I finally understand what writers are always on about. I feel like I’ve been transported to a different land where I’m just starting to learn the language, and I have so many questions! I haven’t gone back to my story yet, for fear of not being able to write any more. But I want to! I have been googling writing advice, and I have learned that everyone has a different opinion on what to do next. “Let it sit until you’re ready.” “Write 750 words a day, no matter what.” “Ask for feedback.” “Don’t show it to anyone until you’re done.” My head is dizzy.

     What I do know is that I am happy to be in this new land, and I’m excited about the adventure, even if I only have one stamp on my passport. I think I can get the hang of it here. I’M WRITING!

     Now excuse me while I go throw up. 

Friday, December 27, 2013

Eyes to the Frontlist

Here's the 2014 that I'm anticipating. I'm sure there's a ton more I'm forgetting!

Some of these I have already read - I am so excited to start handselling them!

The Weirdness by Jeremy Bushnell
Euphoria by Lily King
A Highly Unlikely Scenario by Rachel Cantor
The Painter by Peter Heller
Next Life Might Be Kinder by Howard Norman
Cutting Teeth by Julia Fierro
The Fever by Megan Abbott
The Empathy Exams by Leslie Jamison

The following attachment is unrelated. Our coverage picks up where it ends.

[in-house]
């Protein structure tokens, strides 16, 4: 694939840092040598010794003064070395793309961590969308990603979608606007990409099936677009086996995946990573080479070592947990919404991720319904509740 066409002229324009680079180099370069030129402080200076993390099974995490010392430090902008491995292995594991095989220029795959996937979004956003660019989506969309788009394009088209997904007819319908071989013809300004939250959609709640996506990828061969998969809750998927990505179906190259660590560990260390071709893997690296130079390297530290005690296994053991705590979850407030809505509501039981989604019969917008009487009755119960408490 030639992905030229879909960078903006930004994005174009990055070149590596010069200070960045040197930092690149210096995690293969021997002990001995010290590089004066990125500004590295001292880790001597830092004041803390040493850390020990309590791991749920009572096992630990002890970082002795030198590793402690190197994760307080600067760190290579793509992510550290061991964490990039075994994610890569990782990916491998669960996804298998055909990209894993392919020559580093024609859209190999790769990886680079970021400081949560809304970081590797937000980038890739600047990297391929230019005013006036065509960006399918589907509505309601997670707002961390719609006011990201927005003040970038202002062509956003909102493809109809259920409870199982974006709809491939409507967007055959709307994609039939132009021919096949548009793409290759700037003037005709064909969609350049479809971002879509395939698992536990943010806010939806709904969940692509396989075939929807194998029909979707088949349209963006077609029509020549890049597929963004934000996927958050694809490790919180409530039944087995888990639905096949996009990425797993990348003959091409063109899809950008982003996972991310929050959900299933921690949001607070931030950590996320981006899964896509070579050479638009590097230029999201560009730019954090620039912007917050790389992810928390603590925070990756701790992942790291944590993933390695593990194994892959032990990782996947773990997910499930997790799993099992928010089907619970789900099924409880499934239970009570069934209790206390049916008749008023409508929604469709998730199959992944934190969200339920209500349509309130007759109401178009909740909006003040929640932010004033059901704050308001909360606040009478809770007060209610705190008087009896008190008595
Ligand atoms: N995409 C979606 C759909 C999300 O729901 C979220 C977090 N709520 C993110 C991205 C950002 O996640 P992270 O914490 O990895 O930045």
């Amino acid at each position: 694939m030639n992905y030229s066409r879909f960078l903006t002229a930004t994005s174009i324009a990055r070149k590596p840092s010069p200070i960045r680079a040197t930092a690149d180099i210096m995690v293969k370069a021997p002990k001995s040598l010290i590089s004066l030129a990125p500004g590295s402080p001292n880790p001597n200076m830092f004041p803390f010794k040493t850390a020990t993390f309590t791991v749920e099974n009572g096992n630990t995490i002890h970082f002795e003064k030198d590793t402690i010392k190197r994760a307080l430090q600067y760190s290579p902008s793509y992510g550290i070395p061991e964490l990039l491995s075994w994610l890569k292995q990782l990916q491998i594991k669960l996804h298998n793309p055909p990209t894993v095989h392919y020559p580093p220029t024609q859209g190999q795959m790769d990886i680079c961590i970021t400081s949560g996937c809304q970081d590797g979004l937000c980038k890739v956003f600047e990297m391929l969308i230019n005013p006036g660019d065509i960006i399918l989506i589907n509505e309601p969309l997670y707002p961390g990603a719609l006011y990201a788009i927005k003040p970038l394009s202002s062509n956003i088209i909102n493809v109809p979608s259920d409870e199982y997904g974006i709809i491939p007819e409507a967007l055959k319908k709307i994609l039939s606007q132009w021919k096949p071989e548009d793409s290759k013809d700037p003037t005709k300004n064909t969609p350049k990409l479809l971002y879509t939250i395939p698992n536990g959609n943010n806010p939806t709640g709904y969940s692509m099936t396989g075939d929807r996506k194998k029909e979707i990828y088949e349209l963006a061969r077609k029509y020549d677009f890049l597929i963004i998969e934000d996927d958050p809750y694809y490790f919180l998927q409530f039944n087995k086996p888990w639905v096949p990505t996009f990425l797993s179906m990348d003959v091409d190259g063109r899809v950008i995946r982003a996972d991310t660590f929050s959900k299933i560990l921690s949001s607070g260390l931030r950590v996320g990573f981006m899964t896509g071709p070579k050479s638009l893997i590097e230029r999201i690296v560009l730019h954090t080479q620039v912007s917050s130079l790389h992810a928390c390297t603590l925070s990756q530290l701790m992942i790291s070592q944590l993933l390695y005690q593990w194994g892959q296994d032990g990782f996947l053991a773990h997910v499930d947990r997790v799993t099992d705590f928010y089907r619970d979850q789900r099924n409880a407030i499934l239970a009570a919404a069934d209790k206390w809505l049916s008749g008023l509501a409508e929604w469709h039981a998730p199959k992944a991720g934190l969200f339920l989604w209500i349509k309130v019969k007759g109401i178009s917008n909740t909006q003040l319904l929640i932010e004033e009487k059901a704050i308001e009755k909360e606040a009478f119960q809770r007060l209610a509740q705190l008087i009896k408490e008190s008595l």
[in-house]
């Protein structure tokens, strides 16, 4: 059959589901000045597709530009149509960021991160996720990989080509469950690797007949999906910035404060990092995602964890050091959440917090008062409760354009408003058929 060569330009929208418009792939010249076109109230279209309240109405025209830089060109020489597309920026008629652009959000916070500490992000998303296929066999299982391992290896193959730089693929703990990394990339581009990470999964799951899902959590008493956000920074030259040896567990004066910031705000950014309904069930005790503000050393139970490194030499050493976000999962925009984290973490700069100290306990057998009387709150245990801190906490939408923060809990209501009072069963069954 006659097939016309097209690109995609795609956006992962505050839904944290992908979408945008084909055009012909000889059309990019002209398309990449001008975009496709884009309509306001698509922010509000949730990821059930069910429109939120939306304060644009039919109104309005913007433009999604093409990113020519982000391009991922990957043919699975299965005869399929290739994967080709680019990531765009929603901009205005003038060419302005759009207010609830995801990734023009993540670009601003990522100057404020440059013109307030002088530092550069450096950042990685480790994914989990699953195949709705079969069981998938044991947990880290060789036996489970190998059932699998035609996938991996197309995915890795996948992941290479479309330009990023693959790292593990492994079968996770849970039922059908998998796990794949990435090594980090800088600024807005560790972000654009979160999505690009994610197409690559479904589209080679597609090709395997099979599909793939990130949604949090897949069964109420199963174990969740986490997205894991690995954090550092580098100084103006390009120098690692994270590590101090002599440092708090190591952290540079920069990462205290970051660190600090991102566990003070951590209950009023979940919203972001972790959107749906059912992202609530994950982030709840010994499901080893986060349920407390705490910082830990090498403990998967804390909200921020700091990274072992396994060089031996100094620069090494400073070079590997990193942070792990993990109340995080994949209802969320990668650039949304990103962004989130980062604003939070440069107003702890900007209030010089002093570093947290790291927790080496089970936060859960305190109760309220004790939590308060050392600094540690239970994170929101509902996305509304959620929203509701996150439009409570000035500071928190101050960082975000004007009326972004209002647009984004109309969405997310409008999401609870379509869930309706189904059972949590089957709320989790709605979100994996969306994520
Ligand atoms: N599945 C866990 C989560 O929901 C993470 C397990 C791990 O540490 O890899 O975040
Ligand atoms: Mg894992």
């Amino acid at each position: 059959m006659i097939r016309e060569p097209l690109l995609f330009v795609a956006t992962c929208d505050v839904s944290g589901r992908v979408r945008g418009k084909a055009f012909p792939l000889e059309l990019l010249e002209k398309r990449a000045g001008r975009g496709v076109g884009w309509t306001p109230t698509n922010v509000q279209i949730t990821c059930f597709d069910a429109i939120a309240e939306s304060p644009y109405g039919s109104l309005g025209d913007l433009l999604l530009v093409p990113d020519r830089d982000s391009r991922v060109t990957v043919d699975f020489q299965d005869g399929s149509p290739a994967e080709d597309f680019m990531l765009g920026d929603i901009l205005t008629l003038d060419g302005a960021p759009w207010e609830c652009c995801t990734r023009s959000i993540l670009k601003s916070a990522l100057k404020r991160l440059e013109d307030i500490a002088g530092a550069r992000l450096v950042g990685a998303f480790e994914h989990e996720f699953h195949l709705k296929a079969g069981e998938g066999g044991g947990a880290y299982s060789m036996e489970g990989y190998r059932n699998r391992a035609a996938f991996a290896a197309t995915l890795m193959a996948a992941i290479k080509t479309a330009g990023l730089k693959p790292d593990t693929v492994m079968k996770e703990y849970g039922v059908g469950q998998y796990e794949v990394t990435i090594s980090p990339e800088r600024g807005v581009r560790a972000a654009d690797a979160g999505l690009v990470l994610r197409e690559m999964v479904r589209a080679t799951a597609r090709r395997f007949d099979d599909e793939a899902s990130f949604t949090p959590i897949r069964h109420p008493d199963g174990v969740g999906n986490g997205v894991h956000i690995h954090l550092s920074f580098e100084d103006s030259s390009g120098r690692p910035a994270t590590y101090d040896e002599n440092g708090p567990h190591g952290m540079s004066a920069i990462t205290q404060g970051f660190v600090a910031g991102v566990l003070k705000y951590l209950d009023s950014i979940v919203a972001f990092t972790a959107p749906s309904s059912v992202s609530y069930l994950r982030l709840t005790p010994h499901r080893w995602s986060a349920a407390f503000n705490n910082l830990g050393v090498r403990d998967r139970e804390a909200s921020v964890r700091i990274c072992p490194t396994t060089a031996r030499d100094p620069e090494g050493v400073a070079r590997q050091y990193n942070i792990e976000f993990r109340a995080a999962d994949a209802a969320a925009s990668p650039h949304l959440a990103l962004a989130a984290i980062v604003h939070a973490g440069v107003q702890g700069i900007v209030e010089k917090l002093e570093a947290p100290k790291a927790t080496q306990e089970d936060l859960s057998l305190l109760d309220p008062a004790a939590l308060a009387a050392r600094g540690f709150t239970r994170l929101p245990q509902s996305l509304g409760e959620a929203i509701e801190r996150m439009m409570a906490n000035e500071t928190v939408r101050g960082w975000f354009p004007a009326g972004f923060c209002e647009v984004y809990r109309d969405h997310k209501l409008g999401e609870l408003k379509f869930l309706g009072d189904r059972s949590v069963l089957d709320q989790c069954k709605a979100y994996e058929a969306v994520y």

Independent Study and Graduation Day by Joelle Charbonneau
Annihilation, Authority and Acceptance by Jeff VanderMeer
The Secret of Raven Point by Jennifer Vanderbes
The Martian by Andrew Weir
Boy, Snow, Bird by Helen Oyeyemi
Thunderstruck and Other Stories by Elizabeth McCracken
The Vacationers by Emma Straub
California by Edan Lepucki
Lucky Us by Amy Bloom
This Dark Road to Mercy by Wiley Cash
Fallen Beauty by Erika Robuck
A Few Seconds of Radiant Filmstrip by Kevin Brockmeier
The Quick by Lauren Owen
Queen of the Night by Alexander Chee
The Last Days of California by Mary Miller
The Noble Hustle by Colson Whitehead
The Swan Gondola by Timothy Schaffert
Life Drawing by Robin Black
Made to Break by D. Foy
The Paying Guests by Sarah Waters
Everything I Never Told You by Celeste Ng
The Mark and the Void by Paul Murray
Station Eleven by Emily St. John Mandel
A Man Called Destruction by Holly George-Warren
In the Course of Human Events by Mike Harvkey
The Enchanted by Rene Denfeld
Redeployment by Phil Klay
Astonish Me by Maggie Shipstead
The Visionist by Rachel Urquhart
The Girl with All the Gifts by M.R. Carey
Save the Date by Jen Doll
The Accident by Chris Pavone
Grasshopper Jungle by Andrew Smith
My Real Children by Jo Walton
How to Tell Toledo from the Night Sky by Lydia Netzer
Landline by Rainbow Rowell
We Were Liars by E. Lockhart
Shirley by Susan Scarf Merrell
Cataract City by Craig Davidson
On Being Blue by William Gass
Funny Once by Antonya Nelson
A Life in Men by Gina Frangello
The Storied Life of A.J. Fikry by Gabrielle Zevin
If Only You People Could Follow Directions by Jessic Hendry Nelson
Dark Duets ed. by Christopher Golden
The Last Illusion by Porochista Khakpour
An Untamed State by Roxane Gay
Ripper by Isabel Allende
Remember Me Like This by Bret Antony Johnston
Unremarried Widow by Artis Henderson
The Crane Wife by Patrick Ness
High as the Horses' Bridles by Scott Cheshire
The Unamericans by Molly Antopol
Blood Always Tells by Hilary Davidson
Wonderland by Stacy D'Erasmo
Close Your Eyes, Hold Hands by Chris Bohjalian
The Bellweather Rhapsody by Kate Racculia
The Bone Clocks by David Mitchell

Photo courtesy muffin9101985 - Creative Commons

Update: Thanks to Sarah Weinman for reminding me about David Mitchell. I think I am SO excited for that one, it melted my brain.